A Senate aspirant has promised to repossess 3,000 acres allocated to a Kajiado-based ranching group.
Mr Thomas Mwadeghu, who is also the former Wundanyi MP, said the land was illegally allocated to the Rombo Group ranch in Kajiado.
Addressing a series of political rallies in the Wundanyi constituency, Mr Mwadeghu faulted the county leadership for doing little to revert the land to the local community where residents are still living as squatters.
Mr Mwadeghu said a 2020 land deal between Taita Taveta and Kajiado counties has worsened the situation.
“The two governors signed the agreement at Rombo trading centre and the document favoured Kajiado County,” he said.
Mr Mwadeghu told supporters at Wesu trading centre and Wundanyi town that if he wins the senate seat he will ensure the disputed land is used to settle thousands of squatters.
“I will do everything possible to reclaim the land.”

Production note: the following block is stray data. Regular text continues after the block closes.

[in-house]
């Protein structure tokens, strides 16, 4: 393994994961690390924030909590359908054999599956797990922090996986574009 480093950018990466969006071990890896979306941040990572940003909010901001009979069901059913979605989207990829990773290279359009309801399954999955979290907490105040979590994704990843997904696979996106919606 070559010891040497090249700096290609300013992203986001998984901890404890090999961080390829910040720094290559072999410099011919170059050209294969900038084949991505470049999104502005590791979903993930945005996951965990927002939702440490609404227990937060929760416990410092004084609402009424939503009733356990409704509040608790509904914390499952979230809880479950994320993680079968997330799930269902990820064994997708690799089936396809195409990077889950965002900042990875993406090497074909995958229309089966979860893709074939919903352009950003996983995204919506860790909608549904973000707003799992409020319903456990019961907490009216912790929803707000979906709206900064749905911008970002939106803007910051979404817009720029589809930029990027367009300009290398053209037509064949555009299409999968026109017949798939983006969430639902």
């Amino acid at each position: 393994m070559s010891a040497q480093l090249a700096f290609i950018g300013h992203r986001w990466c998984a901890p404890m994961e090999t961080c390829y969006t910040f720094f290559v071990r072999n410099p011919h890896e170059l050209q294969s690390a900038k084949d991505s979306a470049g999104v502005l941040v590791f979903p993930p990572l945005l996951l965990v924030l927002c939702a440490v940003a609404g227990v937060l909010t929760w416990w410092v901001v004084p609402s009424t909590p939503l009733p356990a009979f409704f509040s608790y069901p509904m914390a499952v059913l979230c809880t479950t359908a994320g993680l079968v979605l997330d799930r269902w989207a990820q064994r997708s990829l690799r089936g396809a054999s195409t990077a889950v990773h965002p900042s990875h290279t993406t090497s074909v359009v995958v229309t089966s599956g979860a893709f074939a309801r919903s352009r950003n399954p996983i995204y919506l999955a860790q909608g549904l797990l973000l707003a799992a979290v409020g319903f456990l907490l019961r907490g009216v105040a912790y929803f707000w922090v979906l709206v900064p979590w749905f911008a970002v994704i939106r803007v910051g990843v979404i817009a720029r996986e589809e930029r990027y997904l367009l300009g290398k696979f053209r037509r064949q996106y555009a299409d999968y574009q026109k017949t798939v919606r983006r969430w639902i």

In an earlier interview, Governor Granton Samboja said the deal signalled a fresh start for a lasting solution and peaceful co-existence between the border communities.
“It marks the end of a 50-year-old boundary dispute between Taita Taveta and Kajiado. It is my county’s desire to see to it that the boundary dispute pitting us against Makueni and Kwale will yield a similar outcome,” he said.
At the time, Kajiado Governor Joseph Lenku urged the border communities to respect the demarcation to ensure peace. “We have demonstrated that boundary disputes between counties can be resolved without going to court,” he said.
Some local leaders disowned the deal including Senator Jones Mwaruma and former Taveta MP Mwacharo Kubo,
In an interview with The Standard, Mr Kubo, who served as the Taveta MP from 1974 to 1992 said the residents had for decades lived in peace before the deal was signed.
“Njukini is a cosmopolitan area where Taitas, Kambas, Tavetas and Maasais, among other communities, lived peacefully before the agreement was signed. I was the area MP for a long time and there was never any conflict,” Mr Kubo said.
He said the two governors did not involve communities before the deal was signed.
Senator Mwaruma added that local leaders were also not involved.
“The agreement could be legal but the only problem is that local leaders were not involved. Other leaders also have a stake on the issue,” he said.